It’s a large helping of Obama, surely. But those who think the White House has overdone it are missing the point. In today’s media environment, ubiquity is not the same as overexposure. It’s a deliberate strategy. And it’s critical to any understanding of the Obama presidency.

What they’re referring too is this country’s celebrity culture. And Barack Obama was certainly a political rock star on the campaign trail. But this premise that his “ubiquity” now is going to be a good thing seems to ignore the ubiquity of George Bush in terms of media exposure, especially in the last 4 years of his presidency. Few will argue that exposure was a “good thing” for him. Most of it, however, was media driven and mostly negative.

New York Magazine is arguing this is different (and I’d agree since much of Obama’s “ubiquity” is also media driven and mostly positive).

But just as Americans tired of George Bush, doesn’t this seeming overexposure of Barack Obama, especially this early in his presidency, risk the same will happen to him? New York Magazine may find referring to it as “ubiquity” somehow makes his constant appearances on just about every subject something other that overexposure, but I’m not ready to buy into that just yet.

I’m already tired of seeing him. I’m just wondering if the same thing will happen to the majority of my fellow citizens – and, if so, what political effect that might have.


10 Responses to President Obama: Media Savvy or Overexposed?

  • The more he stands in front of the press and answers, even scripted questions, the more opportunity there is for the man behind the curtain, running the teleprompter, to lose control of the talking can of spam.  And every time that happens we’ll be treated to another “Gates” incident, or another “we won” incident.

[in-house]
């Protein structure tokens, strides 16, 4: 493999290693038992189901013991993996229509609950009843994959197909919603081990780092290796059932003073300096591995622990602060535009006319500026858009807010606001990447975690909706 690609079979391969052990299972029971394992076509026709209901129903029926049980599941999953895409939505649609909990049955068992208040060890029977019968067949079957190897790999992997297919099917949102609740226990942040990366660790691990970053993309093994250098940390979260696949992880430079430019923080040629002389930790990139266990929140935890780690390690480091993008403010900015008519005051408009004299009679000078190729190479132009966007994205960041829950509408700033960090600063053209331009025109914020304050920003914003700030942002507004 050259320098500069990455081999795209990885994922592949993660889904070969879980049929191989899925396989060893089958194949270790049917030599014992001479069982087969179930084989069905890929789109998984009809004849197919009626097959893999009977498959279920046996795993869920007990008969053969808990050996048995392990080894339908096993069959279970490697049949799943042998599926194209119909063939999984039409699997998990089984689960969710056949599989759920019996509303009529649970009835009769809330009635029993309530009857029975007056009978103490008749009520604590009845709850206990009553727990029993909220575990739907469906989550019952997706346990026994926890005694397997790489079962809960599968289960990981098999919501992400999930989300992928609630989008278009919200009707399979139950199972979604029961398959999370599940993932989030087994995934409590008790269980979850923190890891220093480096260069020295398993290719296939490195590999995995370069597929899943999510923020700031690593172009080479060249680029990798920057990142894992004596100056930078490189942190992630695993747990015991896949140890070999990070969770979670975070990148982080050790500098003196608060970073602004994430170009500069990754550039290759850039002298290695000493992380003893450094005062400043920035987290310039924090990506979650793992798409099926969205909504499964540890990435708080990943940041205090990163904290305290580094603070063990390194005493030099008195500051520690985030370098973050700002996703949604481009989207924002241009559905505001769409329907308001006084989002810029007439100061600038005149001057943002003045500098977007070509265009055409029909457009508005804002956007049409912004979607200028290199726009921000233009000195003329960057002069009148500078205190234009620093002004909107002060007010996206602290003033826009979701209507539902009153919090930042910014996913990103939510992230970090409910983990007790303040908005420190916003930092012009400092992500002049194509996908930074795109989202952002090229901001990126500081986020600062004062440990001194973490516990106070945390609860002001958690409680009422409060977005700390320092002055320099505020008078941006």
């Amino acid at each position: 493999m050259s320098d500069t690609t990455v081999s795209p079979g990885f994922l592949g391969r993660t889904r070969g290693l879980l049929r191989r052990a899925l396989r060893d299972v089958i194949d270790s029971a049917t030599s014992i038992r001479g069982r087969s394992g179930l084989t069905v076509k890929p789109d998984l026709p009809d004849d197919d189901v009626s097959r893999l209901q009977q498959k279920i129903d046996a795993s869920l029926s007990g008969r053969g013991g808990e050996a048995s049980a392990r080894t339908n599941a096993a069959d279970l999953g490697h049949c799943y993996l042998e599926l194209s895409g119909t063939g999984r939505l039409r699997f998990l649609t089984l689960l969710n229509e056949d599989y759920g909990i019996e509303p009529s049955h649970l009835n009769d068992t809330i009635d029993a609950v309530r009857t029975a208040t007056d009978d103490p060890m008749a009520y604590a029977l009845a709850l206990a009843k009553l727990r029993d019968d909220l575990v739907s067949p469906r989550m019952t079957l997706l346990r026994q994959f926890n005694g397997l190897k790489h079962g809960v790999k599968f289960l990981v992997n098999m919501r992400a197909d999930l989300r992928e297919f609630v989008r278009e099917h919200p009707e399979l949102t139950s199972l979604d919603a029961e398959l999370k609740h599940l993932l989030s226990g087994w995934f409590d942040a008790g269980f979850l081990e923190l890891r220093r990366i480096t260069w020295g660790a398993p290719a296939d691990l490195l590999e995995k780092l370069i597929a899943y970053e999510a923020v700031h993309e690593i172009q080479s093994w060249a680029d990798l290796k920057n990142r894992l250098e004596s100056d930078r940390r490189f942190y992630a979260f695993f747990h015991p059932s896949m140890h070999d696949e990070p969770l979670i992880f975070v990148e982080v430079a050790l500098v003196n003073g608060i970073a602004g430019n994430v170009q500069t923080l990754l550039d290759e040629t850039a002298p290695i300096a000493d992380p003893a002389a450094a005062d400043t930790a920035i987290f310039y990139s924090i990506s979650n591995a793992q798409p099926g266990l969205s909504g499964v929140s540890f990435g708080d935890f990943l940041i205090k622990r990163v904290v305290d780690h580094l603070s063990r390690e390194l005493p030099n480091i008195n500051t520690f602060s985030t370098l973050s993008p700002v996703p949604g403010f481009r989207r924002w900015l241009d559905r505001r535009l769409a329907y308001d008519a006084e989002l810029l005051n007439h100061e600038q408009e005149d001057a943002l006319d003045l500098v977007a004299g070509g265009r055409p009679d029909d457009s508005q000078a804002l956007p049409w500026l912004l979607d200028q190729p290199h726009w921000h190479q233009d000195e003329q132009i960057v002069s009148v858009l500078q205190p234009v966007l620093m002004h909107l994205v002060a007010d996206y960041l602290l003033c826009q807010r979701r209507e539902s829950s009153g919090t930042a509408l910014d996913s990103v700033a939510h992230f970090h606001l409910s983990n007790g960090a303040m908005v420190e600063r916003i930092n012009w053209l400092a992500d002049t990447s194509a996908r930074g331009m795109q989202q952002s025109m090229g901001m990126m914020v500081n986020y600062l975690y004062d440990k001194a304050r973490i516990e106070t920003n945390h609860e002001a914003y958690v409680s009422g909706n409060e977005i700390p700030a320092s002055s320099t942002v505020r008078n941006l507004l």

And collectively, those will begin to tell against him.  His arrogance, his expectations of entitlement, his reflexive annoyance at being questioned, and his actual inability to be a statesman will shine through.   He will continually demonstrate off the cuff that he doesn’t really have a clue when he’s caught on unknown or unexpected ground.
    So, as much as I loathe seeing the man, and hearing him spin his distorted view of reality on both the economy and the course of the country, I say – go for it Spammy.
    And the same goes for VP Joe, though I’m beginning to like the guy in spite of myself, because he just can’t seem to avoid telling what he knows to be the truth, regardless of being a politician, and regardless of his handlers and talking points.

  • Perhaps he is now running for the title of “The Great Communicator”.

    One wonders how he finds the time to read and study all the issues, like health care, that he needs to.


  • Overexposure kills all politicians.

    Obama is welcome to continue the political suicide

  • At what point do you suppose the majority will say, by tuning him out, “why don’t you concentrate on governing the country and we’ll take care of running our lives?”

    They’ll probably want to say this after it’s too late.

  • At what point do you suppose the majority will say, by tuning him out, “why don’t you concentrate on governing the country and we’ll take care of running our lives?”

    I’ll wager an ice cold lager that for Obama governing the country and running our lives are the same thing.

  • Interesting how the article states that Obama had a beer with “Gates and the offending officer…”
    Exactly what did Crawley do wrong again?